6 Ways You Can Help Your Learning Disabled Child

Claudia Stack


Picture by Josh Applegate on Unsplash

If your child has a learning disability, then navigating remote learning and/or changing school routines has probably been stressful. Here a few tips from three decades of experience teaching at every level (Kindergarten through graduate school).

  1. Ask for simplicity and clarity in schoolwork: If your child has an IEP, you have more influence than you may realize. Under federal law, you have the right to call an IEP meeting at any time. If your child has been struggling due to complicated assignments given with too little guidance, you can ask for a change. You know your own child best, and you witness how s/he is coping with schoolwork. During an IEP meeting, you can share this information, and ask for accommodations that help your child. For example, depending on your child’s disability, you might ask that your child get written AND verbal directions, or assignments that are “chunked” (broken down step by step), or extended time. Click here for more information about parents’ rights and IEPs.
  2. Provide a sensory focus or “fidget”: Many children who have learning disabilities of various kinds intuitively seek repetitive sensations that calm them. They may develop habits such as tapping, twirling their hair, or rocking. Often, teachers and parents tell children to stop these behaviors because they seem distracting. However, this can lead to needless struggle with the child. Instead, I suggest providing the child with an acceptable alternative. Easter Seals lists five safe and fun “fidget” devices here. Or, you can just stick one side of a Velcro fastener to the table so your child can rub his/her fingers on it, or give him/her a foam ball or other squishy toy to squeeze. Establish expectations first, for example, no throwing the fidget.
  3. Use music for teaching, calming, and fun: This is a strategy I use every day in my special needs classroom. We use Disney sing along videos to practice reading and lift everyone’s mood. Singing relieves stress and triggers the Vagus nerve, which calms us down. For younger students, sight word songs work well and are more fun than plain repetition with flashcards. In addition, a growing body of research suggests that music builds neural (brain) pathways and that music helps children succeed in other subjects .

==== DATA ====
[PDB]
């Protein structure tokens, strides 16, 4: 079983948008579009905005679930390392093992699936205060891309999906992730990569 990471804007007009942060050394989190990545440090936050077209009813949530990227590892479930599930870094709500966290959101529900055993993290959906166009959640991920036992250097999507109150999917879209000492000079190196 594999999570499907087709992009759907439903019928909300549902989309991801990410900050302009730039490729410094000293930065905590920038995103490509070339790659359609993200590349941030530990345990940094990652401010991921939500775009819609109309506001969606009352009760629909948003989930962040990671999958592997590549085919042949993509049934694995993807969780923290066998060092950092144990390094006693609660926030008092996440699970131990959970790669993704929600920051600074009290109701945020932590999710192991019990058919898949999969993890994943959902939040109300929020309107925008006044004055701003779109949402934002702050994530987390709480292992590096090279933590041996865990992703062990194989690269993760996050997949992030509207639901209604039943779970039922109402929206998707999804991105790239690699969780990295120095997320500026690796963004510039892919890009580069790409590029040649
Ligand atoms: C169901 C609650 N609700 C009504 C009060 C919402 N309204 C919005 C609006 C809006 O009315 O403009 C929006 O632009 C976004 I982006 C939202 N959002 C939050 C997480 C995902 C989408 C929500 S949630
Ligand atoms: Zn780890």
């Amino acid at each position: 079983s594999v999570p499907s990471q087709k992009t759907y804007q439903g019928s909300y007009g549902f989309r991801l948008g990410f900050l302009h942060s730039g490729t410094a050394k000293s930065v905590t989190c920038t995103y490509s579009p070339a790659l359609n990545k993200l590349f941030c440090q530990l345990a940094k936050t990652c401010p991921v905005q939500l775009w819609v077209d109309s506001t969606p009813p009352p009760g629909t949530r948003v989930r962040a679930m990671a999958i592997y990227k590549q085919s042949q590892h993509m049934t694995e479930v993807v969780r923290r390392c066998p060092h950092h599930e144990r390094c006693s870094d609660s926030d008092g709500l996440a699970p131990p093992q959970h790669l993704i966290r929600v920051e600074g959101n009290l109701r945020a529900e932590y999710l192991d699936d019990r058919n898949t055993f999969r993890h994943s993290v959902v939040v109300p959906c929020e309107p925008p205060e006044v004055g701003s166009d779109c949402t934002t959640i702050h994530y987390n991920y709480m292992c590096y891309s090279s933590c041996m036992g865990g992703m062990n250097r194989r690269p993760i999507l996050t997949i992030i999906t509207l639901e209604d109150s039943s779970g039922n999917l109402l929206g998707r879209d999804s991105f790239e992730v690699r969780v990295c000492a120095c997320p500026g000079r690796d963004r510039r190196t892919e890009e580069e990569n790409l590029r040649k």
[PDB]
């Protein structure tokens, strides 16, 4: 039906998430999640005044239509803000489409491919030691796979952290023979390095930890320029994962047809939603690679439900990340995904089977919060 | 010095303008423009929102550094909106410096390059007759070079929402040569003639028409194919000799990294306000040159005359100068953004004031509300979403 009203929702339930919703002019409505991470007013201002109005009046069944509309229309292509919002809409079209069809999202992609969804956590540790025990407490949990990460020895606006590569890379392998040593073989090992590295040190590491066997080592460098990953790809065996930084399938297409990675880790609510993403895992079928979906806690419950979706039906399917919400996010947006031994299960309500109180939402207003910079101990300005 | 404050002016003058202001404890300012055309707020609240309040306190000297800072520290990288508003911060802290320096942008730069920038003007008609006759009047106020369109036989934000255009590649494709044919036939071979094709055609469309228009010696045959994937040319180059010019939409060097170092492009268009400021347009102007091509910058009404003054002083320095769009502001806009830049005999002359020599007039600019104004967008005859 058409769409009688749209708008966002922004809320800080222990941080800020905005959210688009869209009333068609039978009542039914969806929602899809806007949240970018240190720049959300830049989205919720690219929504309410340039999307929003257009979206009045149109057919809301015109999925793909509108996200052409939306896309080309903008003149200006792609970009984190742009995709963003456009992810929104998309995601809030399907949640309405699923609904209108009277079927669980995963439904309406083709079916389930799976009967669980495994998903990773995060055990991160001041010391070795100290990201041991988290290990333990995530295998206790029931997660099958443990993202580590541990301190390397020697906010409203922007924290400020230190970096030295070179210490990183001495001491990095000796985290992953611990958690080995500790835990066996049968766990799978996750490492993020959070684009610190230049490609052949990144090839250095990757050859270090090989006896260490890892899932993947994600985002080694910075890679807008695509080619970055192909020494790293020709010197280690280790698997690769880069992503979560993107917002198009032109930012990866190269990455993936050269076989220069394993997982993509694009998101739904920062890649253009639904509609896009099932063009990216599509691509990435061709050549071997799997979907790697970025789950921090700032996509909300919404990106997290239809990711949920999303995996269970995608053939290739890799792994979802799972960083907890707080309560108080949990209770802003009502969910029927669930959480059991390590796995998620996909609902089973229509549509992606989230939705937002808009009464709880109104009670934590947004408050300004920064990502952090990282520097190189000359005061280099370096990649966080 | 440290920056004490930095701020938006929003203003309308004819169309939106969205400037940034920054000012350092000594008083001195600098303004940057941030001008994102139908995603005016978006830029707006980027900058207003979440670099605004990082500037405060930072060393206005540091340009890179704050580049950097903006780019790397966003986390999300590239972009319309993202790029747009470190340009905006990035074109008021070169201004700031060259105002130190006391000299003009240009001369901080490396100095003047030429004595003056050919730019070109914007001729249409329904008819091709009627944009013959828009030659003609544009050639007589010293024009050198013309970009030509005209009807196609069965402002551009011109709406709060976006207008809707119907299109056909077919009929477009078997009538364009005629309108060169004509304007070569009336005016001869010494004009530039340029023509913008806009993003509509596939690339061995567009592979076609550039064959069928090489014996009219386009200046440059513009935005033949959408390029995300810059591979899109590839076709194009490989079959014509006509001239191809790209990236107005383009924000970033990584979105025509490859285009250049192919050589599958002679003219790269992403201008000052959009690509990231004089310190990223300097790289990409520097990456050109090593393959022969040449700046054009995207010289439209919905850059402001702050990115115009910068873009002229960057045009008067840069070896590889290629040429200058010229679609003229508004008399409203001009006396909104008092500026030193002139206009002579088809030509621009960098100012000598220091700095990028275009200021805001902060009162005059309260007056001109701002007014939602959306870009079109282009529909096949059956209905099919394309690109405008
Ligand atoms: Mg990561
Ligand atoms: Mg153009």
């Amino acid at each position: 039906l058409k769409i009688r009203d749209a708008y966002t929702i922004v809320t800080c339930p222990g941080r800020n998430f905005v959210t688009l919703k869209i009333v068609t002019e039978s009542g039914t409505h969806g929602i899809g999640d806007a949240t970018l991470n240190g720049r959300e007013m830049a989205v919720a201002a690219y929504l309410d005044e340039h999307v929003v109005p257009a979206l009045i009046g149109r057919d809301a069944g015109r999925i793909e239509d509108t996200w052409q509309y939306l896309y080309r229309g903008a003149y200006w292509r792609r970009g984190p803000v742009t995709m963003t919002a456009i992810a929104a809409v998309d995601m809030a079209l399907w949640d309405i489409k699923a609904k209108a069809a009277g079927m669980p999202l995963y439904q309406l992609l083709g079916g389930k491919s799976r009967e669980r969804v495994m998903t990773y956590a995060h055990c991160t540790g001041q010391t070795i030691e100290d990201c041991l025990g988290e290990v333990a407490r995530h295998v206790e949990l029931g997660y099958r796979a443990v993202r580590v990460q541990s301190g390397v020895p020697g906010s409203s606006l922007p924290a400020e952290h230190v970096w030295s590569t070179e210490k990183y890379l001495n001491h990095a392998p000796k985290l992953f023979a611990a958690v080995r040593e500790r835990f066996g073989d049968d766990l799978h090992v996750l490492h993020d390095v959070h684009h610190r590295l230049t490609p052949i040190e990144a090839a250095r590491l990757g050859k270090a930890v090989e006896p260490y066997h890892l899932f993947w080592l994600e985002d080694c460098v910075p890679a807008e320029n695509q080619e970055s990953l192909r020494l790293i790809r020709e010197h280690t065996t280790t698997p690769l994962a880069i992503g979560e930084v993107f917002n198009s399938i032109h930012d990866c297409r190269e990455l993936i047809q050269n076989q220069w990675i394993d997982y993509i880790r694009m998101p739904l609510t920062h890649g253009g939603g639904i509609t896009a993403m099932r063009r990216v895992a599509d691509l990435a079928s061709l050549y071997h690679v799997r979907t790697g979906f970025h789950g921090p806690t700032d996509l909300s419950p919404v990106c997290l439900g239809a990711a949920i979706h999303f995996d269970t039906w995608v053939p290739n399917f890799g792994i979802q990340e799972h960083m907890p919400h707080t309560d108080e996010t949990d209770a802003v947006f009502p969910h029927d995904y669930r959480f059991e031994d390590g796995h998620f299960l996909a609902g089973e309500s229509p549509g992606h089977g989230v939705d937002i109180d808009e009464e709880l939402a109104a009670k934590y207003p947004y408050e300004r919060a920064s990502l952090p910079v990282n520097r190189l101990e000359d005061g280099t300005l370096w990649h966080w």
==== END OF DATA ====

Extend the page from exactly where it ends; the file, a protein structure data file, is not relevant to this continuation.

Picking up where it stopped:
4. Read to him or her as much as possible: Read to your child from infancy, there are so many benefits.This article Why Reading Aloud to Kids Helps Them Thrive has good advice for reading to young children and lists emotional and academic benefits that have been validated by research.A 2015 study published in the journal of the American Academy of Pediatrics demonstrated that: "In preschool children listening to stories, greater home reading exposure is positively associated with activation of brain areas supporting mental imagery and narrative comprehension..."
  5. Take plenty of “movement breaks”: Even older children benefit from moving throughout the day, and for younger children it is essential. This excerpt of Teaching with the Brain in Mind by Eric Jensen explains why both structured and unstructured physical activity is critical for learning. Try to spend time outdoors, but if weather makes that impossible, you can still dance, skip rope, stretch, jog in place, and many other things.
  6. Help your child track his/her own progress: When I was teaching struggling readers who were in middle school, they were very aware that they were behind their peers, but they didn’t want to do “baby” work. Their motivation improved when I had them track their own progress. Every week, they worked in pairs to find out how many words they could read correctly per minute. Then they put that result in their personal charts. It was astonishing how much more motivated they became, even asking for more practice. Think of a simple way your child can chart or check off his/her own progress. Here is a link to some free, printable charts. Depending on what skill(s) you are tracking you might use a daily checklist, a simple graph, or a sticker chart. The key is, your child has to be the one to check the box/ add to the graph/ place the sticker. You can tie this to some other daily or weekly reward, but you don’t necessarily have to. Success is often its own reward. It’s up to you to decide what will work best for your child, after all, you know your child the best!

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I am an educator and filmmaker. My documentary films on historic African American schools have screened at film festivals, colleges, libraries, and other venues. In Fall, 2017 I completed SHARECROP and SHARECROP: DELTA COTTON, documentaries that showcase oral history of the South’s “forgotten farmers.” These films have screened at festivals in major cities including London, Atlanta, Detroit.


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